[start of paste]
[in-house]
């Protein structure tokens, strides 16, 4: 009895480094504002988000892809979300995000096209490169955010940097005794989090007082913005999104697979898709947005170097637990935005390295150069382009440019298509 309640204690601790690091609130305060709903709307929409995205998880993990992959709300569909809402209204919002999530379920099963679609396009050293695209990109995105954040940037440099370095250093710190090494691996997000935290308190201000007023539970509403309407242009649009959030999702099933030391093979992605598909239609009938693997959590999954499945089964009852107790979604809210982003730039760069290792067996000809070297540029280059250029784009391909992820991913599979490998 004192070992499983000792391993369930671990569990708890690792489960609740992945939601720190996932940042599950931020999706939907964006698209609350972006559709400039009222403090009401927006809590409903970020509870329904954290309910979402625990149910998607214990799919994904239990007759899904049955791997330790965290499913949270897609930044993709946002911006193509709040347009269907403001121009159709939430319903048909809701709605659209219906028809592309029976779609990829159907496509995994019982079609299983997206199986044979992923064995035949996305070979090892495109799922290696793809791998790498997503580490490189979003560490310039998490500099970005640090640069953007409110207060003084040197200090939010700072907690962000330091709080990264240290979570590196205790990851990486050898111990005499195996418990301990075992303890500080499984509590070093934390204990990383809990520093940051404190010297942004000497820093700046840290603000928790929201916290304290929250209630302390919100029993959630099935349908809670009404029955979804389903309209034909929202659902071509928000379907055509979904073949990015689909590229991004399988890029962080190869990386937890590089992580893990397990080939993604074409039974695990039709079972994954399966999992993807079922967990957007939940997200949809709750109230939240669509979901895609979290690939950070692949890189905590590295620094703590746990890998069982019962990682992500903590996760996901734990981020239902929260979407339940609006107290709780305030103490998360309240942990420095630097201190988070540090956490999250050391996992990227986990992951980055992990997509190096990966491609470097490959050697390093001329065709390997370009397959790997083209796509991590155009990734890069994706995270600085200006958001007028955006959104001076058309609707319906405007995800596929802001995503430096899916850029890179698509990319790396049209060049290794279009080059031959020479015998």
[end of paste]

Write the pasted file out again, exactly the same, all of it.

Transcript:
[in-house]
């Protein structure tokens, strides 16, 4: 009895480094504002988000892809979300995000096209490169955010940097005794989090007082913005999104697979898709947005170097637990935005390295150069382009440019298509 309640204690601790690091609130305060709903709307929409995205998880993990992959709300569909809402209204919002999530379920099963679609396009050293695209990109995105954040940037440099370095250093710190090494691996997000935290308190201000007023539970509403309407242009649009959030999702099933030391093979992605598909239609009938693997959590999954499945089964009852107790979604809210982003730039760069290792067996000809070297540029280059250029784009391909992820991913599979490998 004192070992499983000792391993369930671990569990708890690792489960609740992945939601720190996932940042599950931020999706939907964006698209609350972006559709400039009222403090009401927006809590409903970020509870329904954290309910979402625990149910998607214990799919994904239990007759899904049955791997330790965290499913949270897609930044993709946002911006193509709040347009269907403001121009159709939430319903048909809701709605659209219906028809592309029976779609990829159907496509995994019982079609299983997206199986044979992923064995035949996305070979090892495109799922290696793809791998790498997503580490490189979003560490310039998490500099970005640090640069953007409110207060003084040197200090939010700072907690962000330091709080990264240290979570590196205790990851990486050898111990005499195996418990301990075992303890500080499984509590070093934390204990990383809990520093940051404190010297942004000497820093700046840290603000928790929201916290304290929250209630302390919100029993959630099935349908809670009404029955979804389903309209034909929202659902071509928000379907055509979904073949990015689909590229991004399988890029962080190869990386937890590089992580893990397990080939993604074409039974695990039709079972994954399966999992993807079922967990957007939940997200949809709750109230939240669509979901895609979290690939950070692949890189905590590295620094703590746990890998069982019962990682992500903590996760996901734990981020239902929260979407339940609006107290709780305030103490998360309240942990420095630097201190988070540090956490999250050391996992990227986990992951980055992990997509190096990966491609470097490959050697390093001329065709390997370009397959790997083209796509991590155009990734890069994706995270600085200006958001007028955006959104001076058309609707319906405007995800596929802001995503430096899916850029890179698509990319790396049209060049290794279009080059031959020479015998």